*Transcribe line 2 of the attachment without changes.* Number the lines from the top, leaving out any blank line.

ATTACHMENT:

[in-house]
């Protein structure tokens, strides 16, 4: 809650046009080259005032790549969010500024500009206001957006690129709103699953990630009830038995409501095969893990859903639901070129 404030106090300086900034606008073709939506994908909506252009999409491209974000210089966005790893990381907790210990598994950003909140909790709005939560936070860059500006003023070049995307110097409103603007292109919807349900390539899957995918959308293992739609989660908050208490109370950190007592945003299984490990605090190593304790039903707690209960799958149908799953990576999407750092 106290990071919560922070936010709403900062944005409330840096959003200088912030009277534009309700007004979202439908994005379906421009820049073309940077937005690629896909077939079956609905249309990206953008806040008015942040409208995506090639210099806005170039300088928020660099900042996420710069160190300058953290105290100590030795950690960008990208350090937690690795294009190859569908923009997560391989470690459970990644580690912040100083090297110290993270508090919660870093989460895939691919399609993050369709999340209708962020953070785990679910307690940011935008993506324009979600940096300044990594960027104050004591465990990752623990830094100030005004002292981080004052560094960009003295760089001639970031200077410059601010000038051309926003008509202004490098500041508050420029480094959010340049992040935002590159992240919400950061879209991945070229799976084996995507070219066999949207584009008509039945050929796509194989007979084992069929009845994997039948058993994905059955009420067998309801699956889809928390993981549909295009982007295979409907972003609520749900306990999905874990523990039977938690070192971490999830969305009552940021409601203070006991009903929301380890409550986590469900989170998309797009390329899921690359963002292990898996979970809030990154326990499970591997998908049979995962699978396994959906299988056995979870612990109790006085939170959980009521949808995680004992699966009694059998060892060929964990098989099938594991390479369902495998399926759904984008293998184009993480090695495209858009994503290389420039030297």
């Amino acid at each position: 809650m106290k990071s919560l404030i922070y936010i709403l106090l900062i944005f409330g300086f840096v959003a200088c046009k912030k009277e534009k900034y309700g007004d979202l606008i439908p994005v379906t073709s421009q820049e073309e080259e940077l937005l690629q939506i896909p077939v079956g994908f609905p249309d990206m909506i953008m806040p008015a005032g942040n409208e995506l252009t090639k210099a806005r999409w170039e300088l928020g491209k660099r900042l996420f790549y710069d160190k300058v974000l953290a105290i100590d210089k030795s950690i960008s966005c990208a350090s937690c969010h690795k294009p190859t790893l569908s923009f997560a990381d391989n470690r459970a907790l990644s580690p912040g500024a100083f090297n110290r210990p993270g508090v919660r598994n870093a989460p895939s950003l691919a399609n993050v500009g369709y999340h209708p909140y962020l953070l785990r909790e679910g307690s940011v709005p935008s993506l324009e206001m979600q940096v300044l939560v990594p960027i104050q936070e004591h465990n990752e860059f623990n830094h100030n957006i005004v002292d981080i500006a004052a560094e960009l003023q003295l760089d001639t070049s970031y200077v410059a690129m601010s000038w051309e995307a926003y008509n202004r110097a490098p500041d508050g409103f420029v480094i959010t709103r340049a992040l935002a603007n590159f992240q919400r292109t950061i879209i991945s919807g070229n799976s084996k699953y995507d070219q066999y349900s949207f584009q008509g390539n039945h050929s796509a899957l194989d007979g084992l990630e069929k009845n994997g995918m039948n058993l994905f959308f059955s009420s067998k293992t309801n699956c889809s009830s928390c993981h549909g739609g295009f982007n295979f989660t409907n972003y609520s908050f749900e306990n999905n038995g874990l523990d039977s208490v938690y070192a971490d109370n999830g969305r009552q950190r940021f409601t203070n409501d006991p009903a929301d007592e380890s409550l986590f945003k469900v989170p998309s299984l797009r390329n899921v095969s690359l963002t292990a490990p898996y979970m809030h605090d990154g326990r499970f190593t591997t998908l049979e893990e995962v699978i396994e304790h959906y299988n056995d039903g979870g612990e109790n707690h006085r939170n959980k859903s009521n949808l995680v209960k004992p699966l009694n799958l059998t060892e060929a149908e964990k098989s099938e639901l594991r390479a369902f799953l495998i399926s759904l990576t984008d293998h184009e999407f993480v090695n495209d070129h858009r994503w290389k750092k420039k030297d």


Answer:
């Protein structure tokens, strides 16, 4: 809650046009080259005032790549969010500024500009206001957006690129709103699953990630009830038995409501095969893990859903639901070129 404030106090300086900034606008073709939506994908909506252009999409491209974000210089966005790893990381907790210990598994950003909140909790709005939560936070860059500006003023070049995307110097409103603007292109919807349900390539899957995918959308293992739609989660908050208490109370950190007592945003299984490990605090190593304790039903707690209960799958149908799953990576999407750092 106290990071919560922070936010709403900062944005409330840096959003200088912030009277534009309700007004979202439908994005379906421009820049073309940077937005690629896909077939079956609905249309990206953008806040008015942040409208995506090639210099806005170039300088928020660099900042996420710069160190300058953290105290100590030795950690960008990208350090937690690795294009190859569908923009997560391989470690459970990644580690912040100083090297110290993270508090919660870093989460895939691919399609993050369709999340209708962020953070785990679910307690940011935008993506324009979600940096300044990594960027104050004591465990990752623990830094100030005004002292981080004052560094960009003295760089001639970031200077410059601010000038051309926003008509202004490098500041508050420029480094959010340049992040935002590159992240919400950061879209991945070229799976084996995507070219066999949207584009008509039945050929796509194989007979084992069929009845994997039948058993994905059955009420067998309801699956889809928390993981549909295009982007295979409907972003609520749900306990999905874990523990039977938690070192971490999830969305009552940021409601203070006991009903929301380890409550986590469900989170998309797009390329899921690359963002292990898996979970809030990154326990499970591997998908049979995962699978396994959906299988056995979870612990109790006085939170959980009521949808995680004992699966009694059998060892060929964990098989099938594991390479369902495998399926759904984008293998184009993480090695495209858009994503290389420039030297």